How to Get Rid of Lower Belly Fat

Woman doing a crunch
Getty Images/JGI/Tom Grill

While we all have different body types and different areas where we store excess fat, there's one area that most women struggle with: the lower belly.

That lower belly pouch is one of the most stubborn areas of the body and many women find that, no matter how much they exercise, they just can't get rid of it.

It may be frustrating to experience that fat storage, but there are some very good reasons why women store excess fat there. Knowing what's going on with your body will help you accept the things you can't change and move on to more reachable goals.

Why Women Store Fat in the Lower Belly

The main reasons women tend to store that extra layer of fat in the lower belly have to do with genetics, body type, age, and hormones. Your genes determine your body type and that ends up controlling how your body fat is distributed.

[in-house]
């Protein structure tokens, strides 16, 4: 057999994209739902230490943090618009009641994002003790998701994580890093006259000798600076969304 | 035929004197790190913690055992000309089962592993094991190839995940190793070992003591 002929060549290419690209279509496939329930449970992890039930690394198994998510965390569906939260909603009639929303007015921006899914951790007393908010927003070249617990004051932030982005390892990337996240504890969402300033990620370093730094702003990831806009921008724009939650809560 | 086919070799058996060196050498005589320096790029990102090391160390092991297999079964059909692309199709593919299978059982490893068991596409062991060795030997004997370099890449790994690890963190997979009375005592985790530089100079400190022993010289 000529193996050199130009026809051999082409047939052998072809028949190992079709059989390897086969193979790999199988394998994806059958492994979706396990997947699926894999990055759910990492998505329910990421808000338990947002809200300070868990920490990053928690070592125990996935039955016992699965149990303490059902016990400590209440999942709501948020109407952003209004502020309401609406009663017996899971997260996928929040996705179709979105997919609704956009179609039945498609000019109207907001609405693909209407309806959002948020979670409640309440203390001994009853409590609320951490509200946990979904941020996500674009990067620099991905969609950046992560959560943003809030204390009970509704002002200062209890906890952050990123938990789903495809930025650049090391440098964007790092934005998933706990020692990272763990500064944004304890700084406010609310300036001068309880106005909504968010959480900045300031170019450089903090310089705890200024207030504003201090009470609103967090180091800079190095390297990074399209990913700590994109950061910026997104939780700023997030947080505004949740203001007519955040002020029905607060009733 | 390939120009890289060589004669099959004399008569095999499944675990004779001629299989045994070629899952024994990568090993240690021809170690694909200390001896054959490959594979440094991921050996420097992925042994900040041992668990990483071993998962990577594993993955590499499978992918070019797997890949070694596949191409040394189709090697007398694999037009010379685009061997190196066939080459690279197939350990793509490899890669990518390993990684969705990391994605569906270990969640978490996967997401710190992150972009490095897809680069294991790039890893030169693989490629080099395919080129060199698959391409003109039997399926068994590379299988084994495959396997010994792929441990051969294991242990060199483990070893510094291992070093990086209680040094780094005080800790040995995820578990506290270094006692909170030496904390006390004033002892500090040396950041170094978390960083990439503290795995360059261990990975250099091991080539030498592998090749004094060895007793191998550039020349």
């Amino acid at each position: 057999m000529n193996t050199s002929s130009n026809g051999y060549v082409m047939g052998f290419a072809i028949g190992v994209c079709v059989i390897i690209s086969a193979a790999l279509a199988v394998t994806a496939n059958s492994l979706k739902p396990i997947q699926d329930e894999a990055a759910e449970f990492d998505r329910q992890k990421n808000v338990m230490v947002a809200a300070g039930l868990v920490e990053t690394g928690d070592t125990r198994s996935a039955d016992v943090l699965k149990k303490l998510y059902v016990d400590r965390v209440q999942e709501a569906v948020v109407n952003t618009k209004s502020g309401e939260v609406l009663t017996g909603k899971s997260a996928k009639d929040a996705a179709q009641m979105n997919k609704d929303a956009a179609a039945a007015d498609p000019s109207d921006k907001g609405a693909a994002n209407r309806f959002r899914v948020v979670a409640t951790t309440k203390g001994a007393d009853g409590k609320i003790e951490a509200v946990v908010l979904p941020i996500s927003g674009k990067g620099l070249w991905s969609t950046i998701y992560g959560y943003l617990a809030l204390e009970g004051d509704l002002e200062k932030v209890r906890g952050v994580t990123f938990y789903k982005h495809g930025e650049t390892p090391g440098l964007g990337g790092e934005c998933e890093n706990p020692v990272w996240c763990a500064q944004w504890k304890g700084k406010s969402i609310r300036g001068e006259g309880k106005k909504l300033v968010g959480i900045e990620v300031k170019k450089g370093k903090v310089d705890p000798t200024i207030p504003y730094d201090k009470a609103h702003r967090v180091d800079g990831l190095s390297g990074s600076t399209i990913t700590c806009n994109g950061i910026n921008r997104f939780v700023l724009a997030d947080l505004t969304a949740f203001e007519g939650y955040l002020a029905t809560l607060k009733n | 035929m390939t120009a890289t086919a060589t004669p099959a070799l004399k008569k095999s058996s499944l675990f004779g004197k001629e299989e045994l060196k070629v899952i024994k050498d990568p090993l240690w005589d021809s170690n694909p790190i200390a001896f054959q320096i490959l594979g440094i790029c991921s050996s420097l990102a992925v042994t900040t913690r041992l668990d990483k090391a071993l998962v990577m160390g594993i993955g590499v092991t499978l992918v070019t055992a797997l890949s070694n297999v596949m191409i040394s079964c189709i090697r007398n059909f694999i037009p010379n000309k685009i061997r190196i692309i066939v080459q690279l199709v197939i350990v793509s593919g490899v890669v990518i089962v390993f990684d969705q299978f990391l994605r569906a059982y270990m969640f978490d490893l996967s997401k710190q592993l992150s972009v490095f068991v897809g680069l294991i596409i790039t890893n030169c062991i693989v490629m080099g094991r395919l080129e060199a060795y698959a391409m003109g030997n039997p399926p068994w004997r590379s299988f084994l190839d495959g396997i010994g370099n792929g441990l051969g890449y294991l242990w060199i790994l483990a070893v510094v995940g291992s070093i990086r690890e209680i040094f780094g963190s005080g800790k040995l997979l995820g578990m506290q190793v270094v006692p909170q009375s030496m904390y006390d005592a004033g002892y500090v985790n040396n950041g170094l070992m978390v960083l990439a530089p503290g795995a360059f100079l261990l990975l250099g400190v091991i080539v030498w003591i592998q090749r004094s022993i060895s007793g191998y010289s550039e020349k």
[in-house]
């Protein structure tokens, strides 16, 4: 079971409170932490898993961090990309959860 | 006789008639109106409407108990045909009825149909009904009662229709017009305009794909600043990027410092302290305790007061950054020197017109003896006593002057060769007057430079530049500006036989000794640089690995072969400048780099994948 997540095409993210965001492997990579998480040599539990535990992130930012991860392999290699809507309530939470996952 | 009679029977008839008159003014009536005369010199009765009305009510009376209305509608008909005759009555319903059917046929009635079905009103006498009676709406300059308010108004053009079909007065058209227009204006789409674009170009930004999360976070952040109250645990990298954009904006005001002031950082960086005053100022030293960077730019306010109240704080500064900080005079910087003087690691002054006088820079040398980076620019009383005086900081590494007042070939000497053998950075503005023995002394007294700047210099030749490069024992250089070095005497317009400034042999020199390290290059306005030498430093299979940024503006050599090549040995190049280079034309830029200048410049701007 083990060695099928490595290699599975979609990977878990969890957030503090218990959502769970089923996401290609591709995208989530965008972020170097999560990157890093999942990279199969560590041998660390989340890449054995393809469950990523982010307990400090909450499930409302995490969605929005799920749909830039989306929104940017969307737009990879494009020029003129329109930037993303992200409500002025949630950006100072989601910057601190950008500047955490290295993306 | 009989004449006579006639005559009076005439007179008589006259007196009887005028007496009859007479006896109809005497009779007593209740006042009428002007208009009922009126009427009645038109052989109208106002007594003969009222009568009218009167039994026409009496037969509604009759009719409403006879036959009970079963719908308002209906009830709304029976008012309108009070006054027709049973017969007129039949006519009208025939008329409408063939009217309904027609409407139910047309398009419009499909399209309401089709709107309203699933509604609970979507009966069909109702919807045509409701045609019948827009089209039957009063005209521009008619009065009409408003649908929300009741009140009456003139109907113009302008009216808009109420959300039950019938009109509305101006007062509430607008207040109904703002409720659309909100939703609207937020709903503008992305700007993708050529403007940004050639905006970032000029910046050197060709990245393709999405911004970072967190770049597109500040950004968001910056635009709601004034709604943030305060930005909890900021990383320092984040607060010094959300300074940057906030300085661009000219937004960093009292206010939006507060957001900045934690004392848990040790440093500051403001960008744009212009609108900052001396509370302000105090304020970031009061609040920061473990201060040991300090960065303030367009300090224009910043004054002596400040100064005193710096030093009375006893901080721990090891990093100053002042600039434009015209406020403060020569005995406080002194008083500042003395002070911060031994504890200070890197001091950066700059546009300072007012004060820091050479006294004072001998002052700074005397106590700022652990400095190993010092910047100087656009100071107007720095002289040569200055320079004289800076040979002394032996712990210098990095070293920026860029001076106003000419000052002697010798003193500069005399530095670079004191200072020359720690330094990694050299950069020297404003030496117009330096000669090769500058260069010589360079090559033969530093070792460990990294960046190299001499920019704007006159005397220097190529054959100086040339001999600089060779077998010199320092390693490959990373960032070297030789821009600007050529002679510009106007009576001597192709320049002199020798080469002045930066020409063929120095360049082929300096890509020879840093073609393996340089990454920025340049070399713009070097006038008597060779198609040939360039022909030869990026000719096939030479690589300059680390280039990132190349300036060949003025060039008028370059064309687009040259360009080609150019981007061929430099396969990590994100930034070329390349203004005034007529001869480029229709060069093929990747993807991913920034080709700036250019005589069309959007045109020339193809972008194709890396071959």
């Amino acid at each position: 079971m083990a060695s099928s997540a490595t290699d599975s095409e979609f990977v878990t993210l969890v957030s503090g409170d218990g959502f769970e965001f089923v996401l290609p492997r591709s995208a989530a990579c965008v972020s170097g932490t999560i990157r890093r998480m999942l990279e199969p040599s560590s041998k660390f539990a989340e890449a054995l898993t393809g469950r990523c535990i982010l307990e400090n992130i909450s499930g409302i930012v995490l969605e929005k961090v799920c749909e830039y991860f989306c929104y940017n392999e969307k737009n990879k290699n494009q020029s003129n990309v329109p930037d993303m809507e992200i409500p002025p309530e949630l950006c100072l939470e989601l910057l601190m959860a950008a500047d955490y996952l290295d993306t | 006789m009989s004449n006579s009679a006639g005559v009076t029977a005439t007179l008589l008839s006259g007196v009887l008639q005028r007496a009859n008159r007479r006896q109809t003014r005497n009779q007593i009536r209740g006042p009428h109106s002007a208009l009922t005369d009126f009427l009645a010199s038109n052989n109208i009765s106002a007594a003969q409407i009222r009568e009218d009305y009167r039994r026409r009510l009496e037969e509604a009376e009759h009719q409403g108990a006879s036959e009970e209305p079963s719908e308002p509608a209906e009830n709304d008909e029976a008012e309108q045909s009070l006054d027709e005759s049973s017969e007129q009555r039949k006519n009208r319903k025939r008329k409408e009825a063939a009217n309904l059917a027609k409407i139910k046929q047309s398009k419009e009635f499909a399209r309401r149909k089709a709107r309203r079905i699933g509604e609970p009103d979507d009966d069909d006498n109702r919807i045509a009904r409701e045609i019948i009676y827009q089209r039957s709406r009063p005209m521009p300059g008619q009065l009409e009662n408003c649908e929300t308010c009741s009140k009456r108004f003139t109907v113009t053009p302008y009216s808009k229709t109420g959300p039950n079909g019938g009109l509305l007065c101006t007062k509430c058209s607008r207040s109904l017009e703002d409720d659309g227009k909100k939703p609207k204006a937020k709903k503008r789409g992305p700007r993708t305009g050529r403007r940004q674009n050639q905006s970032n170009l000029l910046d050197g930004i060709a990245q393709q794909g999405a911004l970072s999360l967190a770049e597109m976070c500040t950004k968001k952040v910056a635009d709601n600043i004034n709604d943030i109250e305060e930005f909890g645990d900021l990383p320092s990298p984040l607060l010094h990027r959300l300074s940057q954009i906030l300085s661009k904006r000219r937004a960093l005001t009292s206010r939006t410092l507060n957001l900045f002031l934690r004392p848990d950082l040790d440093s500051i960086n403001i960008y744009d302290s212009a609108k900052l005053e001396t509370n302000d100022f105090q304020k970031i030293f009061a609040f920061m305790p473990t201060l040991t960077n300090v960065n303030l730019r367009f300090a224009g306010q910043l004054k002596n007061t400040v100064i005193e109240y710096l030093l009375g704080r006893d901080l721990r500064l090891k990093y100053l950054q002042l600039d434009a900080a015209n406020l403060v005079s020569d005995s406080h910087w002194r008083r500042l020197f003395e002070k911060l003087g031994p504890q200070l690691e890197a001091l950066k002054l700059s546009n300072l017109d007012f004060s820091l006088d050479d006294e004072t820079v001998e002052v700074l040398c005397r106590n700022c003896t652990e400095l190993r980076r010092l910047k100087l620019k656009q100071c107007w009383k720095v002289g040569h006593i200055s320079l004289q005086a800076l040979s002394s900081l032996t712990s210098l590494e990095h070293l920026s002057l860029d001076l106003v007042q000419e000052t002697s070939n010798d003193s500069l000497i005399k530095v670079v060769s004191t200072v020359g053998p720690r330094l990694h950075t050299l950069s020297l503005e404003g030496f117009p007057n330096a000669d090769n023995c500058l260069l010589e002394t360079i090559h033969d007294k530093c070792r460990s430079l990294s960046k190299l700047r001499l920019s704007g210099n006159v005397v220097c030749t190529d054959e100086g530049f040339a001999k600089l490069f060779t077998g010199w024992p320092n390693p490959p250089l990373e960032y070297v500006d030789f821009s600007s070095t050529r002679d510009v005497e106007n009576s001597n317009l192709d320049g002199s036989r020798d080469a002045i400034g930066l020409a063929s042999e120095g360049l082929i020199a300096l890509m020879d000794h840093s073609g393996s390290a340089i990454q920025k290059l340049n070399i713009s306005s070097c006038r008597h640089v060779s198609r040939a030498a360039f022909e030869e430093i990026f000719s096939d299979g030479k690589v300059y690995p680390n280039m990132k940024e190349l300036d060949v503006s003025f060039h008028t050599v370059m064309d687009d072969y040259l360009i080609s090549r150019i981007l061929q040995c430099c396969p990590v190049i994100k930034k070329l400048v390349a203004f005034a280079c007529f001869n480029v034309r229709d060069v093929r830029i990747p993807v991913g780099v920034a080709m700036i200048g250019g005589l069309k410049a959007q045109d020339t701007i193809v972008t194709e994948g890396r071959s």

For example, an apple-shaped body tends to store more fat around the belly, while a pear-shaped body will tend to store more fat in the hips and thighs.

As women approach menopause, they'll also notice an increase in abdominal fat. As estrogen decreases, the body responds by redistributing fat to not-so-fun places.

And don't forget, diet, exercise, sleep, and stress management all contributed to how and where our bodies store fat. The more stressed you are, the more likely your body is to store fat in the belly.

What You Need to Do To Lose Belly Fat

Many of us have probably done any number of ab exercises in the hopes of getting a flat belly. Unfortunately, spot reduction just doesn't work.

It isn't possible to do a certain exercise for a certain area of the body in the hopes of losing fat there. The body actually draws energy from the entire body during exercise, not just from the part you're working.